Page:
Current health authority advice:
- Wear fitted masks for adults and children (12 years of age and over) when outdoors and indoors in authorised workplaces, shopping centres, and public transport, unless you have a medical exemption.
- Stay home and do not travel outside a 5 km radius except for essential services such as shopping or for care giving.
- Exercise is limited to 2 hours a day alone or with a friend.
- No social or private gatherings are permitted and for single people a bubble friend is permitted.
- Keep a check on exposure sites which have been published at Case alerts – public exposure sites and get tested if you have visited these sites.
- Continue to practice social distancing and hand hygiene.
- Get vaccinated for COVID-19 infection if you haven’t so far – this will ensure you will be protected from COVID-19 infection.
- If you have any respiratory symptoms, no matter how mild, stay home and get tested at your nearest COVID-19 testing station.
- If you have respiratory symptoms, telehealth or phone consultations are still available with your GP. They will advice you if you require to go into the practice to seek help.
Here are the reasons you can leave home:
- shopping for necessary goods and services
- authorised work or permitted education
- exercise – a two-hour limit, with one other person
- caregiving, compassionate and medical reasons
and the fifth: – to get vaccinated
Mr Merlino pleaded for people to get vaccinated.
“I can announce that from tomorrow morning, vaccinations at state sites will be expanded to include those in the 40- to 49-year-old age group, for the Pfizer vaccine, so that means now, if our state sites, if you’re over 40, you will eligible for a vaccine,” he said.
Victorians will have access to state-run vaccination sites.
People aged from 40 to 49 can book an appointment for the Pfizer vaccine.
People aged over 50 can receive the AstraZeneca vaccine through a state-run vaccination centre or a participating GP clinics. Many centres are accepting walk-in appointments for people of this age group.
To make a booking, call the 1800 675 398 hotline.
“Without full vaccination, this virus will just keep mutating – and just keep making its way back in,” Mr Merlino said.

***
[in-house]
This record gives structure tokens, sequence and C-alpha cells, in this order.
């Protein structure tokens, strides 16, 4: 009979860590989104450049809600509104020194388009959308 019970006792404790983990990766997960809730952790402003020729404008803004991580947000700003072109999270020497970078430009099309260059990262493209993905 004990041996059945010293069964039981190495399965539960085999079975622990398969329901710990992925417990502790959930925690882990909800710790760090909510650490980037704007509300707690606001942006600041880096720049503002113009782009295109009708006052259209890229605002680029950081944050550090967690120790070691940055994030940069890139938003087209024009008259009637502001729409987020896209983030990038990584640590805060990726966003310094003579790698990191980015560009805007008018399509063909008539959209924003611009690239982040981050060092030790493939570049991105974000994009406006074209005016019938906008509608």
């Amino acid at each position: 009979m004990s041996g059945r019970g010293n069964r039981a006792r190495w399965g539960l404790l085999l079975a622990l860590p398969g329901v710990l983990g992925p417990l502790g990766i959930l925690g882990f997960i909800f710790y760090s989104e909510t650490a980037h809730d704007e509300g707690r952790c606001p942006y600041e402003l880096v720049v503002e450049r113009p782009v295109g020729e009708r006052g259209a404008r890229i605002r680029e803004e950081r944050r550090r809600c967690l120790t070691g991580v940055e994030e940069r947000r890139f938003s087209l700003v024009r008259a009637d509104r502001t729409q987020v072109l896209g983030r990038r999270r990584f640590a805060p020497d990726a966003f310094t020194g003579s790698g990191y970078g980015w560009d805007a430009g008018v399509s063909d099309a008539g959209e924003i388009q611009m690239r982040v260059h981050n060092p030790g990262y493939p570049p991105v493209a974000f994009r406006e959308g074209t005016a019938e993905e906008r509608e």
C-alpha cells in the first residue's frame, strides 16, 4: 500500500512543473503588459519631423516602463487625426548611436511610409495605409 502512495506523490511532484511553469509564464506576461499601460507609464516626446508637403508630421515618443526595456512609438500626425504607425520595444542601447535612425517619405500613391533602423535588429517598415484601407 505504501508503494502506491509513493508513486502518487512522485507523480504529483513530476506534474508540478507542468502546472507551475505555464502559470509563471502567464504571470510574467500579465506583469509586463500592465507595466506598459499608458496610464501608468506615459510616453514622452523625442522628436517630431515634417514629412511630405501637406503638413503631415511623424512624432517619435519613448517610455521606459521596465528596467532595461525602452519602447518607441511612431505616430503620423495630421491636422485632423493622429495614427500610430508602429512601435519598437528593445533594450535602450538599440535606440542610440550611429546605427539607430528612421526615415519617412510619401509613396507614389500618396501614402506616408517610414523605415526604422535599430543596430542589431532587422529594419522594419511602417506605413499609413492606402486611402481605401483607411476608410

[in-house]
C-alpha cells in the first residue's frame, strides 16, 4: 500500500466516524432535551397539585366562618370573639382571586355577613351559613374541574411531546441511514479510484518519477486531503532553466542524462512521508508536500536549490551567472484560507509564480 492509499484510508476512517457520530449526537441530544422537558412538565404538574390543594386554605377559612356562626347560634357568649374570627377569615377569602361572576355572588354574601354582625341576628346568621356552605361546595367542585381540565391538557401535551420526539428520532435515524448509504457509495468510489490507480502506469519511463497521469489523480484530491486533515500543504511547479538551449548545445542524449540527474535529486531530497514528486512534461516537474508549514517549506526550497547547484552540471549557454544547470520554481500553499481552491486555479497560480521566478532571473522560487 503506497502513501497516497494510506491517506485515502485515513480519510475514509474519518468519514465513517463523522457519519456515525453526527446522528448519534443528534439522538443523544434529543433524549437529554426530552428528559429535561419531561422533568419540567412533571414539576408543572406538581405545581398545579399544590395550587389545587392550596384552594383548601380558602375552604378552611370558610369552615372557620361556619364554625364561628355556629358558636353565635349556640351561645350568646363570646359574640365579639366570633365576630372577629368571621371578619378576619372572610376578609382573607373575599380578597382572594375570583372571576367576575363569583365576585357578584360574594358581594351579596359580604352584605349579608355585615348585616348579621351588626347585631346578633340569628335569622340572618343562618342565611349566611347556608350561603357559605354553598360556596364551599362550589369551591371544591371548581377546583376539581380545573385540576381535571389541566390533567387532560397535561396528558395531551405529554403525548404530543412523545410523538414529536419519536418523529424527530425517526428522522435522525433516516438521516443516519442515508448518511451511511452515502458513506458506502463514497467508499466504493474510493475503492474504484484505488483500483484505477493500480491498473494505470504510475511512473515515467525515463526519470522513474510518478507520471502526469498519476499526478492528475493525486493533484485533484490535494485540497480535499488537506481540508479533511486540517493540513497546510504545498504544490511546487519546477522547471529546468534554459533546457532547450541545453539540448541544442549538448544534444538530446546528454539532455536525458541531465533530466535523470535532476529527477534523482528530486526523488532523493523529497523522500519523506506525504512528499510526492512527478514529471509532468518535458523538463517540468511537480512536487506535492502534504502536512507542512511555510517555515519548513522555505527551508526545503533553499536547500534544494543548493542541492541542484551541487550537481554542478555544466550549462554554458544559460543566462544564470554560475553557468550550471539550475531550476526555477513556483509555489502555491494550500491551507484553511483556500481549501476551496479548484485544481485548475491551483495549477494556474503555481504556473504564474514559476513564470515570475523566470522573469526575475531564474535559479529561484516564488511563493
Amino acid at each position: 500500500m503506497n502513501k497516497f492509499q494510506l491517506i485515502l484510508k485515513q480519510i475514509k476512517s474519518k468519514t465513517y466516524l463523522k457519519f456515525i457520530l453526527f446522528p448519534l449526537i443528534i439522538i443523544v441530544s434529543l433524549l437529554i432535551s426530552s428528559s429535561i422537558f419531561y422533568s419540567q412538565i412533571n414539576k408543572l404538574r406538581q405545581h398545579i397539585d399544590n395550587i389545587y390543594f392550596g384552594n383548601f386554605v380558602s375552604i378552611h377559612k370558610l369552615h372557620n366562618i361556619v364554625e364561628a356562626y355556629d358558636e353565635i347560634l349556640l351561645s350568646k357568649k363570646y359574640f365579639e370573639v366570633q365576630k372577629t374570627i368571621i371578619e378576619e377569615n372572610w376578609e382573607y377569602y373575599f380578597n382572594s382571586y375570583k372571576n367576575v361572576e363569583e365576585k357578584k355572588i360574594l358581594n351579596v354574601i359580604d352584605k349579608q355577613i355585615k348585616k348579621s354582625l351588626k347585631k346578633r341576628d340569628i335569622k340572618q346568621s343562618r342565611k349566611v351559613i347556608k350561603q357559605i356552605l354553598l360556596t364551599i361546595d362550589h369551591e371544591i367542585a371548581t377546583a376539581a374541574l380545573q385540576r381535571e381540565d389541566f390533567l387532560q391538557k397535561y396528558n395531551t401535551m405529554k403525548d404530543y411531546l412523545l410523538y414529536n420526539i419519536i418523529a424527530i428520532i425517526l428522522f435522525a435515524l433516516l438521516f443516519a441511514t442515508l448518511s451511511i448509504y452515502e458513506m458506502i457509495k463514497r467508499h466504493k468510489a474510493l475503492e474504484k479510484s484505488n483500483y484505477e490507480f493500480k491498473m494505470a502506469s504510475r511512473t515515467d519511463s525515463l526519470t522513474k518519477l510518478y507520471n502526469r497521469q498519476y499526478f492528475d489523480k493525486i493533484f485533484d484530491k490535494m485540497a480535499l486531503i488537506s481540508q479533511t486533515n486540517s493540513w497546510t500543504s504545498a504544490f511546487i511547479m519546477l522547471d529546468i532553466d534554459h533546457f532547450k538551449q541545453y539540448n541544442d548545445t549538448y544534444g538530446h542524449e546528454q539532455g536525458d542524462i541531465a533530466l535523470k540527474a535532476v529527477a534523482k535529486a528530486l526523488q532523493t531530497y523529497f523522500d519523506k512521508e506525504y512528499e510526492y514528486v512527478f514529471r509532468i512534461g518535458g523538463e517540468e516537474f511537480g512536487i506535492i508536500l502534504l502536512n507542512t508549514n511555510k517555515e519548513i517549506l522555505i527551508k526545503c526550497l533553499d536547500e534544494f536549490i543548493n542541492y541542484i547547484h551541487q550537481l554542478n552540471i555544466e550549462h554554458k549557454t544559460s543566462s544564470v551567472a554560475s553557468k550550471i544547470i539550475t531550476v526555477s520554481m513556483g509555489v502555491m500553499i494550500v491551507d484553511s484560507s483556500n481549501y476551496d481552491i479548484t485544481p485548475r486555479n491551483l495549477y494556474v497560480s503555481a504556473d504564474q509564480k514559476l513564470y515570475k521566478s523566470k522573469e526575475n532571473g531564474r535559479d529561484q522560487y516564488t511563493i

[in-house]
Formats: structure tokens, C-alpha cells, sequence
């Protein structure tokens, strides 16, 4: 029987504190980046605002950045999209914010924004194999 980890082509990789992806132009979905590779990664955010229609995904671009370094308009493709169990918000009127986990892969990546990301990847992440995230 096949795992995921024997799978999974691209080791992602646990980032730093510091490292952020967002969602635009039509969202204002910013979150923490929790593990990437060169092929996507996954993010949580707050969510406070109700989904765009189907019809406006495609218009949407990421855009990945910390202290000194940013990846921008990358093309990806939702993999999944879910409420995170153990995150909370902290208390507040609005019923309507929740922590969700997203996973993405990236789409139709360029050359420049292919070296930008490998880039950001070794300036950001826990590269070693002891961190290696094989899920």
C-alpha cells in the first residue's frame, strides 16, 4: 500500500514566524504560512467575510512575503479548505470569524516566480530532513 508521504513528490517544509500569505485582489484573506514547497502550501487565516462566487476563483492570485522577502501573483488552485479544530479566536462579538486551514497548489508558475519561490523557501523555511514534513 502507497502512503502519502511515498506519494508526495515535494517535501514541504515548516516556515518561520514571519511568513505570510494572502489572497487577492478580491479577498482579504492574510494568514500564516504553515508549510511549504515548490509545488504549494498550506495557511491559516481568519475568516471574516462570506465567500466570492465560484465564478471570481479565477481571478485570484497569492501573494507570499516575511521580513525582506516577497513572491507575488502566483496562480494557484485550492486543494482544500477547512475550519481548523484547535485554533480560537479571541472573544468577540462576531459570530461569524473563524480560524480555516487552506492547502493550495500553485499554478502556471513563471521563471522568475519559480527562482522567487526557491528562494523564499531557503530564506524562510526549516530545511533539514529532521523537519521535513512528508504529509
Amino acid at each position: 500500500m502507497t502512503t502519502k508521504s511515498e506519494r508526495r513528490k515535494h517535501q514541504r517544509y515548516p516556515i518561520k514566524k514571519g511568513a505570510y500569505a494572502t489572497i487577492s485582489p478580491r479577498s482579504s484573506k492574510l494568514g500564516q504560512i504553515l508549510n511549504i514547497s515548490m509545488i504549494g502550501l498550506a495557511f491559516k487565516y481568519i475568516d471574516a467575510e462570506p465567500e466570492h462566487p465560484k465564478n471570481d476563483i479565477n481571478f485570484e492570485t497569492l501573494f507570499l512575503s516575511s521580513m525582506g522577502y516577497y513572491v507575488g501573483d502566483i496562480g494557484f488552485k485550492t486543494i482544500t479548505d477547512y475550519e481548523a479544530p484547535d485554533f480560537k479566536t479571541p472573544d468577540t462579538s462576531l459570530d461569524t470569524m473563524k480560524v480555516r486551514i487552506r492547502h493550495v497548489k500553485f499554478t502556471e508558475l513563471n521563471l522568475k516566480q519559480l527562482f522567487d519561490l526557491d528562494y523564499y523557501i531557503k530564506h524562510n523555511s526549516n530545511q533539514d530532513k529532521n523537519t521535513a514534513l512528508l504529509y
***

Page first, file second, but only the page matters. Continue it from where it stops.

“Do it for yourself. Your family. Your friends. Your community. Whatever your motivation – please do it. Because vaccination is our only real ticket out of this pandemic.”
Professor Arthur Christopoulos, Dean of the Faculty of Pharmacy and Pharmaceutical Science at Monash University, told Neos Kosmos, “As we have seen in other countries that also were doing very well like us in keeping community transmission under control, this can turn very bad very quickly – we are still in the middle of a raging global pandemic.”
He said “latest Melbourne outbreak is a perfect example of why people should be vaccinating as soon as possible”.
World-renowned researcher and immunologist Vasso Apostolopoulos, Pro Vice-Chancellor at Victoria University, said that “people are hesitant to get vaccinated because of the reported side effects and it would be helpful if the government was open to other vaccines”, pointing to other vaccines around the world, such as Sinovac, Sinopharm, Sputnik, already being rolled out successfully and made differently.
“Australia should be open to them,” she said.
“There are at least 200 vaccines developed around the world which haven’t been tested on humans due to the lack of funding, which are probably even better than the ones we have available with no side effects of which 10-15 are made in Australia,” she said, including one made at her own Victoria University.
Professor Christopoulos said “the benefits of vaccination outweigh the risks, especially when COVID is circulating in the community”.
Professor Kotsirilos said “lockdowns can be difficult and stressful to endure especially for businesses, but they are necessary when required.”
There were reports in the local press of shelves being emptied out at supermarkets even prior to the announcement of lockdown, however the management of Market Europa – a continental supermarket with standard as well as Greek products – said that there was a little bit more traffic but “nothing like previous lockdowns when they’ve come out crazy”.
Market Europa supermarkets at Heatherton and Noble Park will remain open and management said that they will be affected by the 5km radius which will prevent customers from coming to their stores.
The Australian Retailers Association (ARA) said the Victorian lockdown is a devastating blow for retailers and is expected to cost more than a billion dollars in terms of lost retail trade.
ARA CEO Paul Zahra said the Association supports the Victorian Government in its response to keep the community safe but can’t ignore the “significant impact this lockdown will have on retailers”.
“Victorians have been to hell and back over the past year or so, and just when we thought the worst of Covid was behind us, it’s reared its head again mid-year.
“Businesses no longer have JobKeeper support payments available to them and Victorian small businesses in particular will be under significant stress – this is a huge blow to their confidence.
“A seven-day lockdown is expected to cost retailers over a billion dollars in terms of lost trade. This isn’t just a financial cost – it’s a social one as well. This lockdown will have an enormous impact on people’s health and wellbeing and will shatter fragile confidence levels for the second half of the year. This will also set back the valiant efforts of State and local government to restore confidence and foot traffic within Melbourne’s hard-hit CBD. Online, click and collect and home delivery is still available in Victoria and we encourage people to use those options for getting the goods and services they need.”